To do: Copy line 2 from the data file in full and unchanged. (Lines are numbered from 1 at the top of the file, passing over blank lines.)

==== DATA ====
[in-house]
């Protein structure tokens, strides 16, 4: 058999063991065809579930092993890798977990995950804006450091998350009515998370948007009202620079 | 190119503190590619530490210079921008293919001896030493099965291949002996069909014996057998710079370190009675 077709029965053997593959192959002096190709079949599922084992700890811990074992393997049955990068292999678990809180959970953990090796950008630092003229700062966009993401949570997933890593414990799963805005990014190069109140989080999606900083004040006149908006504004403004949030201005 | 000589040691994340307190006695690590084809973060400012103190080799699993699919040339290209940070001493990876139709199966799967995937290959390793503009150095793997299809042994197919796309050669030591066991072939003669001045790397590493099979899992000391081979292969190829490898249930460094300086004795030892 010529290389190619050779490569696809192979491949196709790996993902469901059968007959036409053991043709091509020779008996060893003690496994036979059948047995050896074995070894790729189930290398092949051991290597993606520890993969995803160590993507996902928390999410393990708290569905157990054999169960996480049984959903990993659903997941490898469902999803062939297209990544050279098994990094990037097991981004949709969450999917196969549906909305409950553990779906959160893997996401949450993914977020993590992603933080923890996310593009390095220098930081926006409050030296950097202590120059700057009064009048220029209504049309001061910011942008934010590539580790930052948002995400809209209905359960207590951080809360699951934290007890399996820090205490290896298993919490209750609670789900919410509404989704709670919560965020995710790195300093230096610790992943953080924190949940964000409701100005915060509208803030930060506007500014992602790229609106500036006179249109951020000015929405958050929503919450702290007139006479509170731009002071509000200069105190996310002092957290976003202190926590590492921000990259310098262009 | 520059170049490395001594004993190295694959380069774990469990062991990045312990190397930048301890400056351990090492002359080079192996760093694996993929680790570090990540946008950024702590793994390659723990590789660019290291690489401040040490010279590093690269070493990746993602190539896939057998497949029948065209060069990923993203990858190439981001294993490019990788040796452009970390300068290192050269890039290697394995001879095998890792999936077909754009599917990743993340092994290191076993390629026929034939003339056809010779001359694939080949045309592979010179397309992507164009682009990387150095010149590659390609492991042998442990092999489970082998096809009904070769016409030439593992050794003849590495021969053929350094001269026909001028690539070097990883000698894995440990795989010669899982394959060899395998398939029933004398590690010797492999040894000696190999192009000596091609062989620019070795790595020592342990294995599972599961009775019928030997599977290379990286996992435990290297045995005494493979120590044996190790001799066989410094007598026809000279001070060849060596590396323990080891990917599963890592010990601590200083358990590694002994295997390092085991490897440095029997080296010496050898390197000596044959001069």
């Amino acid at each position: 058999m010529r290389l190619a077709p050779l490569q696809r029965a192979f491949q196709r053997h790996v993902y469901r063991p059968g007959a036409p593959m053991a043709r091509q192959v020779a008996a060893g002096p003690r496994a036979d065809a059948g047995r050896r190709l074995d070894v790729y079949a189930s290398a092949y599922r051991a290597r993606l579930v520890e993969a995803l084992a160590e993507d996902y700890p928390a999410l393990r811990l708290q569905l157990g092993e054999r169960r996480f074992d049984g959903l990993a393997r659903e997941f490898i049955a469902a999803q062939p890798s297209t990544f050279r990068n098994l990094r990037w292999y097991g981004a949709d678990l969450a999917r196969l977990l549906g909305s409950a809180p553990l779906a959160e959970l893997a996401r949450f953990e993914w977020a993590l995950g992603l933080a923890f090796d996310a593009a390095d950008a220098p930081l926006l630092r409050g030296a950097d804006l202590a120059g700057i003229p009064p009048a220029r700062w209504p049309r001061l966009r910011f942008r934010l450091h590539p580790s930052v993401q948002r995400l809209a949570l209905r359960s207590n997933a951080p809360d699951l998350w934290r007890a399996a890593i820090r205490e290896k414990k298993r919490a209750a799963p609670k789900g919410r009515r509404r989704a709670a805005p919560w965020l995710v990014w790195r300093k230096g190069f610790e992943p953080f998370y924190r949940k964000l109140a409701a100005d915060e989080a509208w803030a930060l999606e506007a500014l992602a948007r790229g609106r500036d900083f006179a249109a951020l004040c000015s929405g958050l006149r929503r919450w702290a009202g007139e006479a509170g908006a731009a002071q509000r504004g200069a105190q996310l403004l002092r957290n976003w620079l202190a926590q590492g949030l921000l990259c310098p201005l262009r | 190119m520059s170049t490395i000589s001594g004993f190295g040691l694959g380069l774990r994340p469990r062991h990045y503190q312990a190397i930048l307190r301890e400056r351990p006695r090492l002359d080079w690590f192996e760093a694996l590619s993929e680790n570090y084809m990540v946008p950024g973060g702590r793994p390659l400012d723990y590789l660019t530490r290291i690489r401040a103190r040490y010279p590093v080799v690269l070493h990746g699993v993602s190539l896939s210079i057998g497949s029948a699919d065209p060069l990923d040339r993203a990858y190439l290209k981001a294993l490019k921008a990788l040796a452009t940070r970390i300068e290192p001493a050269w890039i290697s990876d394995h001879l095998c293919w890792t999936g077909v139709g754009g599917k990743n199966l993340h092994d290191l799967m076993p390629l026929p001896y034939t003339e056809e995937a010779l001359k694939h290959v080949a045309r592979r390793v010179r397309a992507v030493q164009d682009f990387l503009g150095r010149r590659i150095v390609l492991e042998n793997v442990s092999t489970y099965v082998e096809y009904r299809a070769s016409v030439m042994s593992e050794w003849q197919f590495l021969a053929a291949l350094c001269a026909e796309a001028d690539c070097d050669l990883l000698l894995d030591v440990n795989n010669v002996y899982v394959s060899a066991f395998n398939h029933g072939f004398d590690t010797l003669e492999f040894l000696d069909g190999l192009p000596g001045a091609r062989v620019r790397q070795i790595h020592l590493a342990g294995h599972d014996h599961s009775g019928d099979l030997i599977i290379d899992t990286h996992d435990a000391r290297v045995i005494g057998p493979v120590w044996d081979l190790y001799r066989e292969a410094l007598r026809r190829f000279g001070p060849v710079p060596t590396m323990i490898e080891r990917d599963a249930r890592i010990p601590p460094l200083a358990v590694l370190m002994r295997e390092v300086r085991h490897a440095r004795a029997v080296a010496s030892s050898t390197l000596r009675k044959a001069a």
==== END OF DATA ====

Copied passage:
């Protein structure tokens, strides 16, 4: 058999063991065809579930092993890798977990995950804006450091998350009515998370948007009202620079 | 190119503190590619530490210079921008293919001896030493099965291949002996069909014996057998710079370190009675 077709029965053997593959192959002096190709079949599922084992700890811990074992393997049955990068292999678990809180959970953990090796950008630092003229700062966009993401949570997933890593414990799963805005990014190069109140989080999606900083004040006149908006504004403004949030201005 | 000589040691994340307190006695690590084809973060400012103190080799699993699919040339290209940070001493990876139709199966799967995937290959390793503009150095793997299809042994197919796309050669030591066991072939003669001045790397590493099979899992000391081979292969190829490898249930460094300086004795030892 010529290389190619050779490569696809192979491949196709790996993902469901059968007959036409053991043709091509020779008996060893003690496994036979059948047995050896074995070894790729189930290398092949051991290597993606520890993969995803160590993507996902928390999410393990708290569905157990054999169960996480049984959903990993659903997941490898469902999803062939297209990544050279098994990094990037097991981004949709969450999917196969549906909305409950553990779906959160893997996401949450993914977020993590992603933080923890996310593009390095220098930081926006409050030296950097202590120059700057009064009048220029209504049309001061910011942008934010590539580790930052948002995400809209209905359960207590951080809360699951934290007890399996820090205490290896298993919490209750609670789900919410509404989704709670919560965020995710790195300093230096610790992943953080924190949940964000409701100005915060509208803030930060506007500014992602790229609106500036006179249109951020000015929405958050929503919450702290007139006479509170731009002071509000200069105190996310002092957290976003202190926590590492921000990259310098262009 | 520059170049490395001594004993190295694959380069774990469990062991990045312990190397930048301890400056351990090492002359080079192996760093694996993929680790570090990540946008950024702590793994390659723990590789660019290291690489401040040490010279590093690269070493990746993602190539896939057998497949029948065209060069990923993203990858190439981001294993490019990788040796452009970390300068290192050269890039290697394995001879095998890792999936077909754009599917990743993340092994290191076993390629026929034939003339056809010779001359694939080949045309592979010179397309992507164009682009990387150095010149590659390609492991042998442990092999489970082998096809009904070769016409030439593992050794003849590495021969053929350094001269026909001028690539070097990883000698894995440990795989010669899982394959060899395998398939029933004398590690010797492999040894000696190999192009000596091609062989620019070795790595020592342990294995599972599961009775019928030997599977290379990286996992435990290297045995005494493979120590044996190790001799066989410094007598026809000279001070060849060596590396323990080891990917599963890592010990601590200083358990590694002994295997390092085991490897440095029997080296010496050898390197000596044959001069």